There are several Database Connection Pools already available, both within Jakarta products and elsewhere. A Commons package would give committers an opportunity to coordinate their efforts to create and maintain a efficient, feature-rich package under the ASF license.
(1) scope of the package
The package shall create and maintain a database connection pool package written in the Java language to be distributed under the ASF license. The package shall be available as a pseudo-JDBC driver and via a DataSource interface. The package shall also support multiple logins to multiple database systems, reclamation of stale or dead connections, testing for valid connections, PreparedStatement pooling, and other features.
(1.5) interaction with other packages
Subclasses of the package should also be able to
- be configured via an external file (e.g. Turbine), and
- expose its status, exceptions, or other events to an external logging system (e.g. Log4)..
(2) identify the initial source for the package
The initial codebase was contributed by Rodney Waldhorf from a working project and can be distributed under the Apache license. The source is available as dbpool.jar from < http://www.webappcabaret.com/rwald/dbcp/ >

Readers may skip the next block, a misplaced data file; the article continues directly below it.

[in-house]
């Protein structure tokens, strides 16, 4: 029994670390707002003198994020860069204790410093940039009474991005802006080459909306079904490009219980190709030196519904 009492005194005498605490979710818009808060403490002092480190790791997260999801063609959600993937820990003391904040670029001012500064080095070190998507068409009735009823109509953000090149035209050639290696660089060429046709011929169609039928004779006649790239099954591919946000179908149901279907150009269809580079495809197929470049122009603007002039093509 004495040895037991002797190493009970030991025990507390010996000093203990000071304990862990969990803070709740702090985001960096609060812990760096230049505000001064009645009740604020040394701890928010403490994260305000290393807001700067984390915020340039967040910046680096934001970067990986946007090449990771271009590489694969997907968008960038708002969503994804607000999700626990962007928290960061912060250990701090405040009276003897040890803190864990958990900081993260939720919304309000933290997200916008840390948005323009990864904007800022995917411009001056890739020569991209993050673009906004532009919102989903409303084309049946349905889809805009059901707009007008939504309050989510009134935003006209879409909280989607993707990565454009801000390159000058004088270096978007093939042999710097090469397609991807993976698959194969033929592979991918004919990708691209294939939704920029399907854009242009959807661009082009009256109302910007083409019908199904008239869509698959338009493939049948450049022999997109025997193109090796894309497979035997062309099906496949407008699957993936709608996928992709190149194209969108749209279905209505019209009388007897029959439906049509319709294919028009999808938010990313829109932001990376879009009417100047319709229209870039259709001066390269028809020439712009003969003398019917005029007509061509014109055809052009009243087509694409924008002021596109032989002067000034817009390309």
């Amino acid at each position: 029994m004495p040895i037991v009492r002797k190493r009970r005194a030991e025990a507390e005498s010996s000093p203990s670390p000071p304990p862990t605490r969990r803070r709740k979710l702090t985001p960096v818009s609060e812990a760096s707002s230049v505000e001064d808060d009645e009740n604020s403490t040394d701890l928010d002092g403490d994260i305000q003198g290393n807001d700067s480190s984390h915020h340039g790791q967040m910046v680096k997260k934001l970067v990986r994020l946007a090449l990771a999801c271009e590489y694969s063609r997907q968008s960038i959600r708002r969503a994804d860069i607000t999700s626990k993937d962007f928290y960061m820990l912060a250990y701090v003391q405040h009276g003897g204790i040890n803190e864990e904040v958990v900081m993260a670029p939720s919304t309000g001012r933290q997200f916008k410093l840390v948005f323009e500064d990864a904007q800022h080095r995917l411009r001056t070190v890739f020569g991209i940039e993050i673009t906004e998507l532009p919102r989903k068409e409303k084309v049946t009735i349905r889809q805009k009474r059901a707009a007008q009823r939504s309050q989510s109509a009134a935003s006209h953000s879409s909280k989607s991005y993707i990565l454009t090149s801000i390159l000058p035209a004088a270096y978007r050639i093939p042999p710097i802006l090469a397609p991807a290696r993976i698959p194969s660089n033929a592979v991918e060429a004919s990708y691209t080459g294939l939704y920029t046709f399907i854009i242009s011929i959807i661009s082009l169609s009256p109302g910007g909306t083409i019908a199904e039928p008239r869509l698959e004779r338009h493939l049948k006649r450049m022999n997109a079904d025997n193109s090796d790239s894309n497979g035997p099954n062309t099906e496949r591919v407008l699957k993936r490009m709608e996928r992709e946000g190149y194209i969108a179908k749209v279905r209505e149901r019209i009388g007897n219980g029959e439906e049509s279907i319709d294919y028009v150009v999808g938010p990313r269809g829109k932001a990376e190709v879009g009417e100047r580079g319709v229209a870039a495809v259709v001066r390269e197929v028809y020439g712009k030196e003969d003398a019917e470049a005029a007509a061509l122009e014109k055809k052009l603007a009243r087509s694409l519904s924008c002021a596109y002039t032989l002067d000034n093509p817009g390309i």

(2.1) identify the base name for the package
(3) identify any Jakarta-Commons resources to be created
(3.1) mailing list
Until traffic justifies, the package will use the Jakarta-Commons list for communications.
(3.2) CVS repositories
For the time being, the package will use a root branch of the Jakarta-Commons CVS.
The package should be listed as a component of under the Jakarta-Commons Bugzilla entry.
(3.4) Jyve FAQ (when available)
(4) identify the initial set of committers to be listed in the Status File.
Geir Magnusson Jr.
Craig R. McClanahan
What are the actual requirements for a Commons package?
Most of the guidelines are advisory and meant to describe "best practices". The hard requirements boil down to "clearly declare your API and dependencies". Or, taken from the guidelines:
"3. Each package must have a clearly defined purpose, scope, and API -- Do one thing well, and keep your contracts. "
"4.1. Each package must clearly specify any external dependencies, including any other Commons packages, and the earliest JDK version required."
"4.1.2. All necessary dependencies must be recorded in the MANIFEST.MF file of the package JAR, in the manner recommended in the JDK 1.3 documentation describing 'system extensions'."
Of course, the other requirement is that the authors submit a proposal to the Commons committers for approval.
Why not have a separate CVS tree for each package?
It's possible that we may, but the decision should be deferred until we have more packages to manage.
For now, we just ask that a Commons committer enter their name in the Status File of a package before making their first commit.
Should other Jakarta subprojects move their utility packages to the Commons?
They are welcome to do so. If they would like to experiment with refactoring a package outside their own CVS tree, they can setup shop in the Commons sandbox. Any Jakarta committer is entitled to write access to this CVS repository upon request. They could then decide to propose the package to the Commons, and thereby become committers to the Commons, or to move it back to their own CVS, and just list it in the Commons directory where other developers and users can find it.
What will be listed in the Commons directory?